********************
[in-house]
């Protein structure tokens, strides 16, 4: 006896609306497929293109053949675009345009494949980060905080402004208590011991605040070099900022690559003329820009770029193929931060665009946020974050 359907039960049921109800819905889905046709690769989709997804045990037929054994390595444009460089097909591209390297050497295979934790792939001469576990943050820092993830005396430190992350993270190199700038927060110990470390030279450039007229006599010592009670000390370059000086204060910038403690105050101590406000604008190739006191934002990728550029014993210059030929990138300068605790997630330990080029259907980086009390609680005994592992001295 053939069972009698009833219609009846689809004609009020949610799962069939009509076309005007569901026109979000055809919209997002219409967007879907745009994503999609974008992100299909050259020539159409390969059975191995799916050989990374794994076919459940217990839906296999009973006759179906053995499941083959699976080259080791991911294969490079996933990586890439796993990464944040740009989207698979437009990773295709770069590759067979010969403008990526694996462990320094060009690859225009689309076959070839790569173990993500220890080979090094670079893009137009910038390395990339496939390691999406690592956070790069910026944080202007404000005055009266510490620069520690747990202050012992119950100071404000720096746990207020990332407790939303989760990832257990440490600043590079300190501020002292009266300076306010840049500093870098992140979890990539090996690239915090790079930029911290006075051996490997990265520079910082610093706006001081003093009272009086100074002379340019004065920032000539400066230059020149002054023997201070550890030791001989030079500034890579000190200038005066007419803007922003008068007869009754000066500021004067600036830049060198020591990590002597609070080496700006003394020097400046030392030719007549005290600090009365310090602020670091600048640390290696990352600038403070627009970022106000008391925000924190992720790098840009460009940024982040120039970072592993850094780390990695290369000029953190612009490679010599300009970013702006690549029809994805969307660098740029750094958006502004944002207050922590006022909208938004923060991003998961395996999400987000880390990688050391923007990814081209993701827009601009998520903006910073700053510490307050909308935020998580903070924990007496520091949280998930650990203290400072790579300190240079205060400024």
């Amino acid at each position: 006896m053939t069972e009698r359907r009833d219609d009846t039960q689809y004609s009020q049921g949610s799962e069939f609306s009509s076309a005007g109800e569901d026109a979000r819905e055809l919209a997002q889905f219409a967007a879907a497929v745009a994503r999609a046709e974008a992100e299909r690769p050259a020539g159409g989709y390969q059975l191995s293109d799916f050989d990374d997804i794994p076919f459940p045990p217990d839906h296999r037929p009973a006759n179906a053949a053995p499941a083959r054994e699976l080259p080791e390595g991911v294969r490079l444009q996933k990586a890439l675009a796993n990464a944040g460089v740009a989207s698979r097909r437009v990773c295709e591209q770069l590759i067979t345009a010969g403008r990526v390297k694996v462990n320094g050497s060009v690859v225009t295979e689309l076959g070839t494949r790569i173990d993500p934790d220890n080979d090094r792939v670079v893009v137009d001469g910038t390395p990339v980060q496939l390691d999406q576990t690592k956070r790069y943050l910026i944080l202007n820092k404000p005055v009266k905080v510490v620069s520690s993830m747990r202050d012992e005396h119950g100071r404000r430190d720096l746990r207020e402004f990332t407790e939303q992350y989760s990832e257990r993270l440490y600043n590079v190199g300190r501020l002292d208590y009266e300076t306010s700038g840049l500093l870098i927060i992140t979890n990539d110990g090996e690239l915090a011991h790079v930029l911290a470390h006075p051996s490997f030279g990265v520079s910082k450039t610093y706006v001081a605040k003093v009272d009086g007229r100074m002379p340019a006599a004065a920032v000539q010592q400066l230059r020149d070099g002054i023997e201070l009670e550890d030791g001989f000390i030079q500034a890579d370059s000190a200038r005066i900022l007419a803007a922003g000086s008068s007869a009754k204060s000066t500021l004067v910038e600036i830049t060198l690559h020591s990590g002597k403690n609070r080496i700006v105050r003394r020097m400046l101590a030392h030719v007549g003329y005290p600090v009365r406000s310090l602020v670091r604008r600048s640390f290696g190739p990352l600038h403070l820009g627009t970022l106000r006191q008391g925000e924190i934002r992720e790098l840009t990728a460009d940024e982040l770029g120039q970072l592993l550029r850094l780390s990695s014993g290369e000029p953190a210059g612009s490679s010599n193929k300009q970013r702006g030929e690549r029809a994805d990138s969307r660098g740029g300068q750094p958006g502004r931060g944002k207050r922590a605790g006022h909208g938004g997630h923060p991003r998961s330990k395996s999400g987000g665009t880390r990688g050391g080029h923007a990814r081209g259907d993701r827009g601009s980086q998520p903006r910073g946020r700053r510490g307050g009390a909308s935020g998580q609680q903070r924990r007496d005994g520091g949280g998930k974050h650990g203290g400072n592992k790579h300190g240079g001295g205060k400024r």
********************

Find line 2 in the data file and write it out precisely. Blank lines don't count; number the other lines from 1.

């Protein structure tokens, strides 16, 4: 006896609306497929293109053949675009345009494949980060905080402004208590011991605040070099900022690559003329820009770029193929931060665009946020974050 359907039960049921109800819905889905046709690769989709997804045990037929054994390595444009460089097909591209390297050497295979934790792939001469576990943050820092993830005396430190992350993270190199700038927060110990470390030279450039007229006599010592009670000390370059000086204060910038403690105050101590406000604008190739006191934002990728550029014993210059030929990138300068605790997630330990080029259907980086009390609680005994592992001295 053939069972009698009833219609009846689809004609009020949610799962069939009509076309005007569901026109979000055809919209997002219409967007879907745009994503999609974008992100299909050259020539159409390969059975191995799916050989990374794994076919459940217990839906296999009973006759179906053995499941083959699976080259080791991911294969490079996933990586890439796993990464944040740009989207698979437009990773295709770069590759067979010969403008990526694996462990320094060009690859225009689309076959070839790569173990993500220890080979090094670079893009137009910038390395990339496939390691999406690592956070790069910026944080202007404000005055009266510490620069520690747990202050012992119950100071404000720096746990207020990332407790939303989760990832257990440490600043590079300190501020002292009266300076306010840049500093870098992140979890990539090996690239915090790079930029911290006075051996490997990265520079910082610093706006001081003093009272009086100074002379340019004065920032000539400066230059020149002054023997201070550890030791001989030079500034890579000190200038005066007419803007922003008068007869009754000066500021004067600036830049060198020591990590002597609070080496700006003394020097400046030392030719007549005290600090009365310090602020670091600048640390290696990352600038403070627009970022106000008391925000924190992720790098840009460009940024982040120039970072592993850094780390990695290369000029953190612009490679010599300009970013702006690549029809994805969307660098740029750094958006502004944002207050922590006022909208938004923060991003998961395996999400987000880390990688050391923007990814081209993701827009601009998520903006910073700053510490307050909308935020998580903070924990007496520091949280998930650990203290400072790579300190240079205060400024």